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3rd earl of Sunderland, Charles Spencer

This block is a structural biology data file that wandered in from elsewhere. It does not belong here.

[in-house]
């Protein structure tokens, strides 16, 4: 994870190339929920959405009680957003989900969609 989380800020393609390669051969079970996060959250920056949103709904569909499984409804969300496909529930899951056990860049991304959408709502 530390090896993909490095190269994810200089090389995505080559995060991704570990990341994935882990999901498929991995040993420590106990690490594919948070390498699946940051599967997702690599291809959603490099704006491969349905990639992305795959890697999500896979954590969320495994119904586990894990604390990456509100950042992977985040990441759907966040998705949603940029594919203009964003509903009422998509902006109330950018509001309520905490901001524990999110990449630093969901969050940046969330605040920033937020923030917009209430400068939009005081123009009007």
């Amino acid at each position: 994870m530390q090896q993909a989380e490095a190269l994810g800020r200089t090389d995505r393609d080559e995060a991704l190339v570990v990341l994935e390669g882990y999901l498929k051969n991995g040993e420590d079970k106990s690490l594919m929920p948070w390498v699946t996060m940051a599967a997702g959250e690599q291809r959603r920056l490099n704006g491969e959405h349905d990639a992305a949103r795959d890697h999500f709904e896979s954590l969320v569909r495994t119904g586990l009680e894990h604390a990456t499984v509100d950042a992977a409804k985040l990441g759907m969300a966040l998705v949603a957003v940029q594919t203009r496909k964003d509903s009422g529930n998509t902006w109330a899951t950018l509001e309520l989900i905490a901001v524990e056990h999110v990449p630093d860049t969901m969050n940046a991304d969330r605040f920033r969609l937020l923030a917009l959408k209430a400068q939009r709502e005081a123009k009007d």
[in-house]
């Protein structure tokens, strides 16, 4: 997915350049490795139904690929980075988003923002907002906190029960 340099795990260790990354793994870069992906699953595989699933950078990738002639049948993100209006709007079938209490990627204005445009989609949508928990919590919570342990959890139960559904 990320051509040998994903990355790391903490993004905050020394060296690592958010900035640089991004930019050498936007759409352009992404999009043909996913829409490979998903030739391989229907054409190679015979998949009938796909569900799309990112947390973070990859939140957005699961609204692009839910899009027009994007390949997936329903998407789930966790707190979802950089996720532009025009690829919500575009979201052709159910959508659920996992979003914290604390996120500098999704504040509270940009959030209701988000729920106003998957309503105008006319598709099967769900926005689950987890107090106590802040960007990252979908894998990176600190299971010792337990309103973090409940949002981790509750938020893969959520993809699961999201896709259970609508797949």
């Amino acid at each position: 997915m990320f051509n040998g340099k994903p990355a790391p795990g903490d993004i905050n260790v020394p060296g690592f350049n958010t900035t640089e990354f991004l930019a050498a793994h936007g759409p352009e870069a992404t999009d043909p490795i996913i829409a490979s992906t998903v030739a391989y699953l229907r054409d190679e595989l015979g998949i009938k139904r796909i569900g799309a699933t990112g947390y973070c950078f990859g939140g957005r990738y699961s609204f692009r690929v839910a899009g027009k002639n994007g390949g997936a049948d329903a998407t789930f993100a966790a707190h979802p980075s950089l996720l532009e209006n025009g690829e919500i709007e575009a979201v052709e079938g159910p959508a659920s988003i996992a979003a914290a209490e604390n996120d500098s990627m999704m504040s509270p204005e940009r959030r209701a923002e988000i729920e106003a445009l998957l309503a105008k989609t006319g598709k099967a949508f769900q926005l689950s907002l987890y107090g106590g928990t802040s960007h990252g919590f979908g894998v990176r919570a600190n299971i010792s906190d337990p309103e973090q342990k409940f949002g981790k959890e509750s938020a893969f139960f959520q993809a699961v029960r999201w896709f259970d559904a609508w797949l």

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Whig politician. Son of the 2nd earl, he entered Parliament in 1695 and shone as a gifted Whig spokesman. His marriage in 1700 to a daughter of the Marlboroughs enhanced his political connections, and it was to the duchess and Lord Treasurer Godolphin that he owed his appointment as secretary of state (southern department) in 1706. Much to his mortification he was given only token office at George I's accession, and intrigued against the effective leaders Walpole and Townshend until in 1717 he replaced the latter as secretary of state (northern). In 1718 he became 1st lord of the Treasury and shared the lead with Stanhope. His scheme for reducing the national debt led to the South Sea bubble in 1720, the fall‐out from which forced him to surrender the premiership to Walpole in 1721. Nevertheless he retained personal influence with the king, dying suddenly in 1722.

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